Synthetic Skin 'Could End Animal Testing'
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A new safety test for cosmetics using human skin grown in the lab is set to spare thousands of rabbits and mice a life of pain and misery.

Experiments have shown Episkin - developed by scientists at the world's largest cosmetics company L'Oreal - predicted more accurately how a person was able to react to everyday products such as make-up than animal tests.

It is hoped the thin cream-coloured material that feels almost like rubber could even be used in medical research.

Estelle Tessonneaud developed Episkin with colleagues at L'Oreal's labs in Lyon using skin cells called keratinocytes left over from breast surgery. ... Although L'Oreal has been developing reconstructed skin since the 1980s the search for animal alternatives became urgent in recent months with the introduction of two pieces of legislation.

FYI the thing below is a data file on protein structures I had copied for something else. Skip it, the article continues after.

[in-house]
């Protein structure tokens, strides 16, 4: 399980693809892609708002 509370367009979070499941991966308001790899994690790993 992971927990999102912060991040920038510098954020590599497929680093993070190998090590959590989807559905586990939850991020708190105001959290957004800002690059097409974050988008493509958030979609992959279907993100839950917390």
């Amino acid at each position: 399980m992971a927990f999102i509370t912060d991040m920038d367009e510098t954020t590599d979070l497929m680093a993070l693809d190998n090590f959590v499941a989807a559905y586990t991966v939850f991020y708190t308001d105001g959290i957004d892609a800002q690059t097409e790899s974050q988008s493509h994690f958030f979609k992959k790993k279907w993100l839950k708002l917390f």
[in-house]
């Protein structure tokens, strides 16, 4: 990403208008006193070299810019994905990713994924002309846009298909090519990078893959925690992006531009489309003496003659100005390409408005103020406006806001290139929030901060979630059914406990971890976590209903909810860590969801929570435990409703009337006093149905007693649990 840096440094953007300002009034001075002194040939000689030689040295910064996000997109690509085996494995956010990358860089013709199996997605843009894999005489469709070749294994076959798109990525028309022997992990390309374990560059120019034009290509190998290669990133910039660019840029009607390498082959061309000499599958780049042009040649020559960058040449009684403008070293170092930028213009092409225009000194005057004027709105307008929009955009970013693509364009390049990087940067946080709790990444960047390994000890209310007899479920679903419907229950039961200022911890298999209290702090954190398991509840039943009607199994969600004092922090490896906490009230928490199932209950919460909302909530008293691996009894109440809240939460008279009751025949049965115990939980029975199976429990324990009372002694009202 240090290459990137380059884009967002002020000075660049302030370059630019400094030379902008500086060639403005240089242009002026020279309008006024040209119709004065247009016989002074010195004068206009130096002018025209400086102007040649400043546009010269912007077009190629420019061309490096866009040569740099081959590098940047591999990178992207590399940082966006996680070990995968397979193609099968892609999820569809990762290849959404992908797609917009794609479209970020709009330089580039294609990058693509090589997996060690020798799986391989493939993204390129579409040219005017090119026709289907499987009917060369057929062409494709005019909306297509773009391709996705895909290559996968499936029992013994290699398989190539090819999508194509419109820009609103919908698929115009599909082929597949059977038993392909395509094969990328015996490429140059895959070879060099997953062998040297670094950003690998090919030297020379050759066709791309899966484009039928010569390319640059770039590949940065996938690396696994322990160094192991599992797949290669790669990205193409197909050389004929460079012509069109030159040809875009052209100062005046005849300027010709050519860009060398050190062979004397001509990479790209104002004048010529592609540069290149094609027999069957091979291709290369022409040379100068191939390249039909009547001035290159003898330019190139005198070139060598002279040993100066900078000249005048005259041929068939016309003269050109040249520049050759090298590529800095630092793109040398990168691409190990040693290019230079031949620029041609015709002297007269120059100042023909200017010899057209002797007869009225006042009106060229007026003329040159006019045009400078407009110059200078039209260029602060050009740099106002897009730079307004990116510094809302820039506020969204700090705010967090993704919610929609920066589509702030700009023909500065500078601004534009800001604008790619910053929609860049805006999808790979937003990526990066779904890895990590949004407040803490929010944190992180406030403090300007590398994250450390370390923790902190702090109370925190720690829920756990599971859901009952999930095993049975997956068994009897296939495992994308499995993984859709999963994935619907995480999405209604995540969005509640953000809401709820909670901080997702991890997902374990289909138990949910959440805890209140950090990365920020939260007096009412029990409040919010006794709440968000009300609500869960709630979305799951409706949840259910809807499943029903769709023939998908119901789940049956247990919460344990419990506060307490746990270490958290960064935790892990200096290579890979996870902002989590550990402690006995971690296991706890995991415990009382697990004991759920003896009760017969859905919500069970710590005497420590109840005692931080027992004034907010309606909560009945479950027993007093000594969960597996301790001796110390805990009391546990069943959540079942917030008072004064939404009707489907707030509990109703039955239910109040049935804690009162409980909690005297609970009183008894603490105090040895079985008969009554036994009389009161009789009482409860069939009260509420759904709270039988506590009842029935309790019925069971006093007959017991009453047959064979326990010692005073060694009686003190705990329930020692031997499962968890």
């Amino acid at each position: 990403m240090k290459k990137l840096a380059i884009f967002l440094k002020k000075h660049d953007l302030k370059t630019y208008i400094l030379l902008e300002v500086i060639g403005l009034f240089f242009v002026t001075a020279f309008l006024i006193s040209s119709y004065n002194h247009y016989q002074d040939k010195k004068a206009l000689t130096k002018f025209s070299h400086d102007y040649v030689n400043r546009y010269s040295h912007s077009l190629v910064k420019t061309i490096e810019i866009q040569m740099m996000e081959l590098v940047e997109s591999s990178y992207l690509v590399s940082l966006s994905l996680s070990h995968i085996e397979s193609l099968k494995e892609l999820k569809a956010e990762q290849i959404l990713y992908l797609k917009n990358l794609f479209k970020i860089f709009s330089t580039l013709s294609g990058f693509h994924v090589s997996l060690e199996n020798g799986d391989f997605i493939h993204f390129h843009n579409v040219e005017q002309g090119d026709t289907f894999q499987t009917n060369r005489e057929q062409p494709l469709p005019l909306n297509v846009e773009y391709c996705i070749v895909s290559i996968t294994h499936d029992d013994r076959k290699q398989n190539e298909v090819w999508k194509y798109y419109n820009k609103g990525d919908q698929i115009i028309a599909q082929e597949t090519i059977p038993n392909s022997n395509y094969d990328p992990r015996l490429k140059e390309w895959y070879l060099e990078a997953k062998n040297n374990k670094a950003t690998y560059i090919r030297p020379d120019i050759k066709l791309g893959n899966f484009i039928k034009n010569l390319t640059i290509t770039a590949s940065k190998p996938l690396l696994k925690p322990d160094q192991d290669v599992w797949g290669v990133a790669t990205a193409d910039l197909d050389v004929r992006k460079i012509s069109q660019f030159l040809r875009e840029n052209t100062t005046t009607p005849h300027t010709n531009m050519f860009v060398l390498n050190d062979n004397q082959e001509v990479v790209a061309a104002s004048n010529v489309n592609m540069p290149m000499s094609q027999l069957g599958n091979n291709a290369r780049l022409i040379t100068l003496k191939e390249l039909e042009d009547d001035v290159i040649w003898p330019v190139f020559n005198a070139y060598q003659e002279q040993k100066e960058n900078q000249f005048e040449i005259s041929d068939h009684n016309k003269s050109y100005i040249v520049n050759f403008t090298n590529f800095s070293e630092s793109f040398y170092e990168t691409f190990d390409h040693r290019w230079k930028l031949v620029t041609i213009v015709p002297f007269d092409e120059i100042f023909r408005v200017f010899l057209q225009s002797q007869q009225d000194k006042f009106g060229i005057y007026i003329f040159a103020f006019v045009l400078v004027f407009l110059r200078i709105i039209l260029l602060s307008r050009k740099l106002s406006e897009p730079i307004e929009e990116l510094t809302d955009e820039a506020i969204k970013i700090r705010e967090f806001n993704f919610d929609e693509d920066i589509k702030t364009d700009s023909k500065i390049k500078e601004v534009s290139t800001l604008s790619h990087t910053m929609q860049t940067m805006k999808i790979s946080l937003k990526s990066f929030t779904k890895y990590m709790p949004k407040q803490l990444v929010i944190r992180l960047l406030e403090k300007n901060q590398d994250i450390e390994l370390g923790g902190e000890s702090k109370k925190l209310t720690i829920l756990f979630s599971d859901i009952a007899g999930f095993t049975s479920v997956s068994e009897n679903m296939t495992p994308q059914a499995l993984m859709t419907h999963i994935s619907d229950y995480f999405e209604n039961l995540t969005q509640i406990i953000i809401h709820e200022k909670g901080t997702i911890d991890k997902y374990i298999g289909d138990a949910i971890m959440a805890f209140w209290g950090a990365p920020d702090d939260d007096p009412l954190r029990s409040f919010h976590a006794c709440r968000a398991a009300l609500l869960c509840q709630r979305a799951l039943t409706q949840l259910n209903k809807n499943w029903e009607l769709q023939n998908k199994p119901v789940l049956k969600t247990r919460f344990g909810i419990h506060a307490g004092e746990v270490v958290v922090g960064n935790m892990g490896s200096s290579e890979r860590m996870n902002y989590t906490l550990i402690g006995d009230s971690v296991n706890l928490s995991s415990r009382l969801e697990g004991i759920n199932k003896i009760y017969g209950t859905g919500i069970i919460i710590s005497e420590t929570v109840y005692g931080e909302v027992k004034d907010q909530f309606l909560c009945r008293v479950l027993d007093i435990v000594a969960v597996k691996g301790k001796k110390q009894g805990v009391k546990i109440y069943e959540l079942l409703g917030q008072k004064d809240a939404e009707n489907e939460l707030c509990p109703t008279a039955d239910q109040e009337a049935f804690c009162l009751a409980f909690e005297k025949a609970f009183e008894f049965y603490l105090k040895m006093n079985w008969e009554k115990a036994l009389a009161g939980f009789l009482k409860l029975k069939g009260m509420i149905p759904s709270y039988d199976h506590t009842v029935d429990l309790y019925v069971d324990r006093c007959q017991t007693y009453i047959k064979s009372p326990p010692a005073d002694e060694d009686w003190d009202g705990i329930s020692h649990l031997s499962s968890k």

In December 2006 the European Union introduced REACH which calls for more than 10,000 chemicals used in cosmetics to be tested for skin irritancy by 2019.

At the same time the EU's cosmetics directive bans the use of animals in such tests from 2009.

At the moment all such experiments - including repeat testing when new products reach the market - is done using 20,000 animals a year, mostly rabbits. In addition 30,000 chemicals, many in use for years, require one-off skin allergy tests, using 480,000 mice.

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